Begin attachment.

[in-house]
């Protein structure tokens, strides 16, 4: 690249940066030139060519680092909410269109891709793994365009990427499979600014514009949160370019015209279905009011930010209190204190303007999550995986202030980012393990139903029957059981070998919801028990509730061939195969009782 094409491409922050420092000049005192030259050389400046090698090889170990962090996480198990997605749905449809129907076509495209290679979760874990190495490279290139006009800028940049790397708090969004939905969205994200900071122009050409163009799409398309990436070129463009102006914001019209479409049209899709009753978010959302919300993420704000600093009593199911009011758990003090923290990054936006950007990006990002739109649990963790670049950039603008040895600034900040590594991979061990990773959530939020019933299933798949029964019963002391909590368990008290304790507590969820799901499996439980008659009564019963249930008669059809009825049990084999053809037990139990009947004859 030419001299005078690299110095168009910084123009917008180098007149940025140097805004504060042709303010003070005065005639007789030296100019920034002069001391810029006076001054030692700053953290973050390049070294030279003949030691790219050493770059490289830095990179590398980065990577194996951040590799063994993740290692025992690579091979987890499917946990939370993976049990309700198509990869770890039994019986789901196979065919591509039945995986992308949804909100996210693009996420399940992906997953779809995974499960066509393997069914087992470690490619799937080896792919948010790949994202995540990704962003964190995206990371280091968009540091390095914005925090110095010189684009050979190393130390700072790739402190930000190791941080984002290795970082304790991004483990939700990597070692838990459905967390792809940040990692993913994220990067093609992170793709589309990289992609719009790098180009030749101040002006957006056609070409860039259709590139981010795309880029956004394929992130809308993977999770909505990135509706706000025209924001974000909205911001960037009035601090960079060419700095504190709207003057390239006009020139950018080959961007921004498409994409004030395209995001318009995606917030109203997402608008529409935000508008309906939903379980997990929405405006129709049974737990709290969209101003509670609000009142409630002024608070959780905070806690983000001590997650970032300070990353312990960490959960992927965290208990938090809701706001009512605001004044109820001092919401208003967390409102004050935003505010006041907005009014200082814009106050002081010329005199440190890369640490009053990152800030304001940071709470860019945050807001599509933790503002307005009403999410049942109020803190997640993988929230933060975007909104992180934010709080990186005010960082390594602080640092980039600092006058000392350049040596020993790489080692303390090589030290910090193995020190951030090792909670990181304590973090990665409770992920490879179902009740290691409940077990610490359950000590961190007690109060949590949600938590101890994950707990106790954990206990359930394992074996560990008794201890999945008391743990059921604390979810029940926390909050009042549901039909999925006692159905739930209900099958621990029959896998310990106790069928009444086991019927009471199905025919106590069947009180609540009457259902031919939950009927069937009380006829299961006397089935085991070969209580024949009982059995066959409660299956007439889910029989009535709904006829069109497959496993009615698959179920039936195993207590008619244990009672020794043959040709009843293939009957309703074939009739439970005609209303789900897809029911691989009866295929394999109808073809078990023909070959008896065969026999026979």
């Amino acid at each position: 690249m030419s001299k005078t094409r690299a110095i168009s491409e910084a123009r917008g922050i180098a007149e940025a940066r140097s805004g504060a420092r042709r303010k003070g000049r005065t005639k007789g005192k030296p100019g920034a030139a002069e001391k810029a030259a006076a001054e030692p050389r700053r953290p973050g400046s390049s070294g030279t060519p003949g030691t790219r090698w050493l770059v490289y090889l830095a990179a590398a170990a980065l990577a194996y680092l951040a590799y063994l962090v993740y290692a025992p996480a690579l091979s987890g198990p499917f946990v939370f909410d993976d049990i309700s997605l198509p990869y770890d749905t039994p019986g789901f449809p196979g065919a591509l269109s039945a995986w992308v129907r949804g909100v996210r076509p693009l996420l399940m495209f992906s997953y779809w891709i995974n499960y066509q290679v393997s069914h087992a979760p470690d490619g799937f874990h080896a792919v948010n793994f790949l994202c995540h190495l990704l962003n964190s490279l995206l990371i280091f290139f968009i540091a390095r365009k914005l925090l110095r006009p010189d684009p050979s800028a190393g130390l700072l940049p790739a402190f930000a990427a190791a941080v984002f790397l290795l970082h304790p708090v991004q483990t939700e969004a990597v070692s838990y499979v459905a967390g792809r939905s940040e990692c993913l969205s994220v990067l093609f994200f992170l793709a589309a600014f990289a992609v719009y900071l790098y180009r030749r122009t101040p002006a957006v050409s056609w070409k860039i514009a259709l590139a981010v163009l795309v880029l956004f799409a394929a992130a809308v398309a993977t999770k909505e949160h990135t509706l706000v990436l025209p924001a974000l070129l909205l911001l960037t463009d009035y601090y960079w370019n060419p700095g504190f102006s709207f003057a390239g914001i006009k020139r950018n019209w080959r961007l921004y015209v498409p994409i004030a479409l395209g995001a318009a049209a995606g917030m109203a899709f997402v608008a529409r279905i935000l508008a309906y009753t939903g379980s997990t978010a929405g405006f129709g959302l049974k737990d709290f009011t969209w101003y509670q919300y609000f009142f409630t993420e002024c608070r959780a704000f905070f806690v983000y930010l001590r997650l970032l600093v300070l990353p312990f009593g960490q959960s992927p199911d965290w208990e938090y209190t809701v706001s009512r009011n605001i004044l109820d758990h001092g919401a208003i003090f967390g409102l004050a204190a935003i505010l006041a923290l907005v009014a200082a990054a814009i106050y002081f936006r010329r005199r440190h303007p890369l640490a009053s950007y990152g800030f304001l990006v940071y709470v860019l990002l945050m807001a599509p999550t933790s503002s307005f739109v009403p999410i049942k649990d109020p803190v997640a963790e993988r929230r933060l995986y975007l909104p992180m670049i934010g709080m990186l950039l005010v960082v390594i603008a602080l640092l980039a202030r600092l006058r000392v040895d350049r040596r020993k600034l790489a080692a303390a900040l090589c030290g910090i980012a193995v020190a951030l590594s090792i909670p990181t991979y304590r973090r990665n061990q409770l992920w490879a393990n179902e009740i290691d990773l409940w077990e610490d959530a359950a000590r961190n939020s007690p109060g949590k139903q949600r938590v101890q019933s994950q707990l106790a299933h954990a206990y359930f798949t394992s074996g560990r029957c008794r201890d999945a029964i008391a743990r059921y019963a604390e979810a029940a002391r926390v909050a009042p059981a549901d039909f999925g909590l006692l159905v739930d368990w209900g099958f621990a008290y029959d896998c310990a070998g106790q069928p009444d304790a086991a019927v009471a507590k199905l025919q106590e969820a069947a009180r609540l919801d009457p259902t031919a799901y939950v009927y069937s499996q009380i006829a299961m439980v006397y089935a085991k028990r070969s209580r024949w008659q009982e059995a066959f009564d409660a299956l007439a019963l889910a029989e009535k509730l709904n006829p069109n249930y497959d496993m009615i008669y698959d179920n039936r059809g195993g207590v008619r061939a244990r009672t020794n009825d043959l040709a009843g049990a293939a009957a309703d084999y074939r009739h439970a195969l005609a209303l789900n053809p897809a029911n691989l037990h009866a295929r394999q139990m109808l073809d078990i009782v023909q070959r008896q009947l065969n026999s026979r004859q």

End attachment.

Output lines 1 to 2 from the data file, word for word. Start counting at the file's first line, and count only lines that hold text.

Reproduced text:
[in-house]
């Protein structure tokens, strides 16, 4: 690249940066030139060519680092909410269109891709793994365009990427499979600014514009949160370019015209279905009011930010209190204190303007999550995986202030980012393990139903029957059981070998919801028990509730061939195969009782 094409491409922050420092000049005192030259050389400046090698090889170990962090996480198990997605749905449809129907076509495209290679979760874990190495490279290139006009800028940049790397708090969004939905969205994200900071122009050409163009799409398309990436070129463009102006914001019209479409049209899709009753978010959302919300993420704000600093009593199911009011758990003090923290990054936006950007990006990002739109649990963790670049950039603008040895600034900040590594991979061990990773959530939020019933299933798949029964019963002391909590368990008290304790507590969820799901499996439980008659009564019963249930008669059809009825049990084999053809037990139990009947004859 030419001299005078690299110095168009910084123009917008180098007149940025140097805004504060042709303010003070005065005639007789030296100019920034002069001391810029006076001054030692700053953290973050390049070294030279003949030691790219050493770059490289830095990179590398980065990577194996951040590799063994993740290692025992690579091979987890499917946990939370993976049990309700198509990869770890039994019986789901196979065919591509039945995986992308949804909100996210693009996420399940992906997953779809995974499960066509393997069914087992470690490619799937080896792919948010790949994202995540990704962003964190995206990371280091968009540091390095914005925090110095010189684009050979190393130390700072790739402190930000190791941080984002290795970082304790991004483990939700990597070692838990459905967390792809940040990692993913994220990067093609992170793709589309990289992609719009790098180009030749101040002006957006056609070409860039259709590139981010795309880029956004394929992130809308993977999770909505990135509706706000025209924001974000909205911001960037009035601090960079060419700095504190709207003057390239006009020139950018080959961007921004498409994409004030395209995001318009995606917030109203997402608008529409935000508008309906939903379980997990929405405006129709049974737990709290969209101003509670609000009142409630002024608070959780905070806690983000001590997650970032300070990353312990960490959960992927965290208990938090809701706001009512605001004044109820001092919401208003967390409102004050935003505010006041907005009014200082814009106050002081010329005199440190890369640490009053990152800030304001940071709470860019945050807001599509933790503002307005009403999410049942109020803190997640993988929230933060975007909104992180934010709080990186005010960082390594602080640092980039600092006058000392350049040596020993790489080692303390090589030290910090193995020190951030090792909670990181304590973090990665409770992920490879179902009740290691409940077990610490359950000590961190007690109060949590949600938590101890994950707990106790954990206990359930394992074996560990008794201890999945008391743990059921604390979810029940926390909050009042549901039909999925006692159905739930209900099958621990029959896998310990106790069928009444086991019927009471199905025919106590069947009180609540009457259902031919939950009927069937009380006829299961006397089935085991070969209580024949009982059995066959409660299956007439889910029989009535709904006829069109497959496993009615698959179920039936195993207590008619244990009672020794043959040709009843293939009957309703074939009739439970005609209303789900897809029911691989009866295929394999109808073809078990023909070959008896065969026999026979």